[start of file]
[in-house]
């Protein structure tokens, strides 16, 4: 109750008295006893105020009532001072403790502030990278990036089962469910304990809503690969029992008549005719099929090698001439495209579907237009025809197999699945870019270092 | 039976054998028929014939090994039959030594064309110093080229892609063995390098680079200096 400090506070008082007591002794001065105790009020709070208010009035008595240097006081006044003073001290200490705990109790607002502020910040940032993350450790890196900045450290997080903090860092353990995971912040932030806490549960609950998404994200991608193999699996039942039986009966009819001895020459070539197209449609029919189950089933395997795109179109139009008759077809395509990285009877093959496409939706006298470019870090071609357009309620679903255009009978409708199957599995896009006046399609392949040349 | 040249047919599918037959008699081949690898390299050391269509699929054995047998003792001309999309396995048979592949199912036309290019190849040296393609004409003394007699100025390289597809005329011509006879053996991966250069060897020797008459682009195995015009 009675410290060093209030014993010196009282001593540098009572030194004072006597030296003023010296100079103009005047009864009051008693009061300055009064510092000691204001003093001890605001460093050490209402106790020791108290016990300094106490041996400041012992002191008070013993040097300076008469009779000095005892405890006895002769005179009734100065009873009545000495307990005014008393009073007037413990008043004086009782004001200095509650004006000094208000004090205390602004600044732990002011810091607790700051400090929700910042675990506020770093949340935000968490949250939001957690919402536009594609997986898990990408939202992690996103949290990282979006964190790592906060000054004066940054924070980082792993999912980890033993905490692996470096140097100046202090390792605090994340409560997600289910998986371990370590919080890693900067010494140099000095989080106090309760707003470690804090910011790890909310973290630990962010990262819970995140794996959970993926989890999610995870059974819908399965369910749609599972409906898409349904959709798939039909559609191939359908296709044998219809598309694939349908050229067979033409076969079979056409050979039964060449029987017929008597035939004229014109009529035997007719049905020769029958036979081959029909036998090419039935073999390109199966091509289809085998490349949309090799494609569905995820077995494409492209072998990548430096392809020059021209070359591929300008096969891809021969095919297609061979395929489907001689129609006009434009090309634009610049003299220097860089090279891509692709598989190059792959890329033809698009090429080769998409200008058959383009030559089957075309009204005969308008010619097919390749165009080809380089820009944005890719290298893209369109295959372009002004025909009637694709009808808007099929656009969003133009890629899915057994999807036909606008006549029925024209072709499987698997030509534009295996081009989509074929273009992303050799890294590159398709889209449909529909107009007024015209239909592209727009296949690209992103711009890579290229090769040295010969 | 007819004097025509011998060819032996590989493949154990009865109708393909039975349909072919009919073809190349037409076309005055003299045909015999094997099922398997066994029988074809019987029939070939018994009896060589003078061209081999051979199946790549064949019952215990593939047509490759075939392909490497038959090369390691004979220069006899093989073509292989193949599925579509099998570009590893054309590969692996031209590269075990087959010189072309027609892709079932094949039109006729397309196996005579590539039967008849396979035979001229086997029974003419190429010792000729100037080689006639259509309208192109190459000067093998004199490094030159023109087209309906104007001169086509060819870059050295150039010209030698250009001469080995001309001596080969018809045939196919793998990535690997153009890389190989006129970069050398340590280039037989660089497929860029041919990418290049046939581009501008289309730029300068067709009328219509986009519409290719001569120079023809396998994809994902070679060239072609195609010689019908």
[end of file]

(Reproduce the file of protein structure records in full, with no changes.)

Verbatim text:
[in-house]
């Protein structure tokens, strides 16, 4: 109750008295006893105020009532001072403790502030990278990036089962469910304990809503690969029992008549005719099929090698001439495209579907237009025809197999699945870019270092 | 039976054998028929014939090994039959030594064309110093080229892609063995390098680079200096 400090506070008082007591002794001065105790009020709070208010009035008595240097006081006044003073001290200490705990109790607002502020910040940032993350450790890196900045450290997080903090860092353990995971912040932030806490549960609950998404994200991608193999699996039942039986009966009819001895020459070539197209449609029919189950089933395997795109179109139009008759077809395509990285009877093959496409939706006298470019870090071609357009309620679903255009009978409708199957599995896009006046399609392949040349 | 040249047919599918037959008699081949690898390299050391269509699929054995047998003792001309999309396995048979592949199912036309290019190849040296393609004409003394007699100025390289597809005329011509006879053996991966250069060897020797008459682009195995015009 009675410290060093209030014993010196009282001593540098009572030194004072006597030296003023010296100079103009005047009864009051008693009061300055009064510092000691204001003093001890605001460093050490209402106790020791108290016990300094106490041996400041012992002191008070013993040097300076008469009779000095005892405890006895002769005179009734100065009873009545000495307990005014008393009073007037413990008043004086009782004001200095509650004006000094208000004090205390602004600044732990002011810091607790700051400090929700910042675990506020770093949340935000968490949250939001957690919402536009594609997986898990990408939202992690996103949290990282979006964190790592906060000054004066940054924070980082792993999912980890033993905490692996470096140097100046202090390792605090994340409560997600289910998986371990370590919080890693900067010494140099000095989080106090309760707003470690804090910011790890909310973290630990962010990262819970995140794996959970993926989890999610995870059974819908399965369910749609599972409906898409349904959709798939039909559609191939359908296709044998219809598309694939349908050229067979033409076969079979056409050979039964060449029987017929008597035939004229014109009529035997007719049905020769029958036979081959029909036998090419039935073999390109199966091509289809085998490349949309090799494609569905995820077995494409492209072998990548430096392809020059021209070359591929300008096969891809021969095919297609061979395929489907001689129609006009434009090309634009610049003299220097860089090279891509692709598989190059792959890329033809698009090429080769998409200008058959383009030559089957075309009204005969308008010619097919390749165009080809380089820009944005890719290298893209369109295959372009002004025909009637694709009808808007099929656009969003133009890629899915057994999807036909606008006549029925024209072709499987698997030509534009295996081009989509074929273009992303050799890294590159398709889209449909529909107009007024015209239909592209727009296949690209992103711009890579290229090769040295010969 | 007819004097025509011998060819032996590989493949154990009865109708393909039975349909072919009919073809190349037409076309005055003299045909015999094997099922398997066994029988074809019987029939070939018994009896060589003078061209081999051979199946790549064949019952215990593939047509490759075939392909490497038959090369390691004979220069006899093989073509292989193949599925579509099998570009590893054309590969692996031209590269075990087959010189072309027609892709079932094949039109006729397309196996005579590539039967008849396979035979001229086997029974003419190429010792000729100037080689006639259509309208192109190459000067093998004199490094030159023109087209309906104007001169086509060819870059050295150039010209030698250009001469080995001309001596080969018809045939196919793998990535690997153009890389190989006129970069050398340590280039037989660089497929860029041919990418290049046939581009501008289309730029300068067709009328219509986009519409290719001569120079023809396998994809994902070679060239072609195609010689019908």